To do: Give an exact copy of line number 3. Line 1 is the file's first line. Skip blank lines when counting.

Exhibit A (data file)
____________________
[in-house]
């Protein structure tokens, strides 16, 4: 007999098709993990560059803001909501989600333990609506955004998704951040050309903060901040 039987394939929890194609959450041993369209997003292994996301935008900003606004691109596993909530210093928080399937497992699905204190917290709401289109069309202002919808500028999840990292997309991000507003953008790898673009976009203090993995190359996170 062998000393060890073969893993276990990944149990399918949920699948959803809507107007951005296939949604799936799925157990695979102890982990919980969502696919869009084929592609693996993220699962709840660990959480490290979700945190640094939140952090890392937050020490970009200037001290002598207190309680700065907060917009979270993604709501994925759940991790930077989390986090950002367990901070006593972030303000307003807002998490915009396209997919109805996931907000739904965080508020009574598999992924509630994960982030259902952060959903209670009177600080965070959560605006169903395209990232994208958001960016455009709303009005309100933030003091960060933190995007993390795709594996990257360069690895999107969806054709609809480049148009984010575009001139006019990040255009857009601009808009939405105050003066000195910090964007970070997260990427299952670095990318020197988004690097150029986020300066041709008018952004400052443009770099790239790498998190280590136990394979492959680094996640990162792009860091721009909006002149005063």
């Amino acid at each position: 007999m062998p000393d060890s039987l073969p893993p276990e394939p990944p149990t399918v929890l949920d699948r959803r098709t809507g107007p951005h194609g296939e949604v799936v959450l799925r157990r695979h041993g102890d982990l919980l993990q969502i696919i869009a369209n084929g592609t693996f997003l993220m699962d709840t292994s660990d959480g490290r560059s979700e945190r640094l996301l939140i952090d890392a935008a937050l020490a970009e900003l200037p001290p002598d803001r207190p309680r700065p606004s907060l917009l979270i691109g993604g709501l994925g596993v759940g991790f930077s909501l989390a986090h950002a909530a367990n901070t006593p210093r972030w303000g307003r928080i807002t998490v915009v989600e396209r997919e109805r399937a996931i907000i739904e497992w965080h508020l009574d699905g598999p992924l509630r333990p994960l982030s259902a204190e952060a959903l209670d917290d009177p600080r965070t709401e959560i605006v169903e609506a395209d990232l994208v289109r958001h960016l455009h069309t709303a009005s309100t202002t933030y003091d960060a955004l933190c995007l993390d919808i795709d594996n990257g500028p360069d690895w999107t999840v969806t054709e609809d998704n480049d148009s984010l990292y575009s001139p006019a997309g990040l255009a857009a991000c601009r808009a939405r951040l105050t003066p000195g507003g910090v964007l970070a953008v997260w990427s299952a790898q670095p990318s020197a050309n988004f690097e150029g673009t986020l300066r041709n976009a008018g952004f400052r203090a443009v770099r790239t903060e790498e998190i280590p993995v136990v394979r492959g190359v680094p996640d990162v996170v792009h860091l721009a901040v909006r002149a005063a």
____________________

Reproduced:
């Amino acid at each position: 007999m062998p000393d060890s039987l073969p893993p276990e394939p990944p149990t399918v929890l949920d699948r959803r098709t809507g107007p951005h194609g296939e949604v799936v959450l799925r157990r695979h041993g102890d982990l919980l993990q969502i696919i869009a369209n084929g592609t693996f997003l993220m699962d709840t292994s660990d959480g490290r560059s979700e945190r640094l996301l939140i952090d890392a935008a937050l020490a970009e900003l200037p001290p002598d803001r207190p309680r700065p606004s907060l917009l979270i691109g993604g709501l994925g596993v759940g991790f930077s909501l989390a986090h950002a909530a367990n901070t006593p210093r972030w303000g307003r928080i807002t998490v915009v989600e396209r997919e109805r399937a996931i907000i739904e497992w965080h508020l009574d699905g598999p992924l509630r333990p994960l982030s259902a204190e952060a959903l209670d917290d009177p600080r965070t709401e959560i605006v169903e609506a395209d990232l994208v289109r958001h960016l455009h069309t709303a009005s309100t202002t933030y003091d960060a955004l933190c995007l993390d919808i795709d594996n990257g500028p360069d690895w999107t999840v969806t054709e609809d998704n480049d148009s984010l990292y575009s001139p006019a997309g990040l255009a857009a991000c601009r808009a939405r951040l105050t003066p000195g507003g910090v964007l970070a953008v997260w990427s299952a790898q670095p990318s020197a050309n988004f690097e150029g673009t986020l300066r041709n976009a008018g952004f400052r203090a443009v770099r790239t903060e790498e998190i280590p993995v136990v394979r492959g190359v680094p996640d990162v996170v792009h860091l721009a901040v909006r002149a005063a």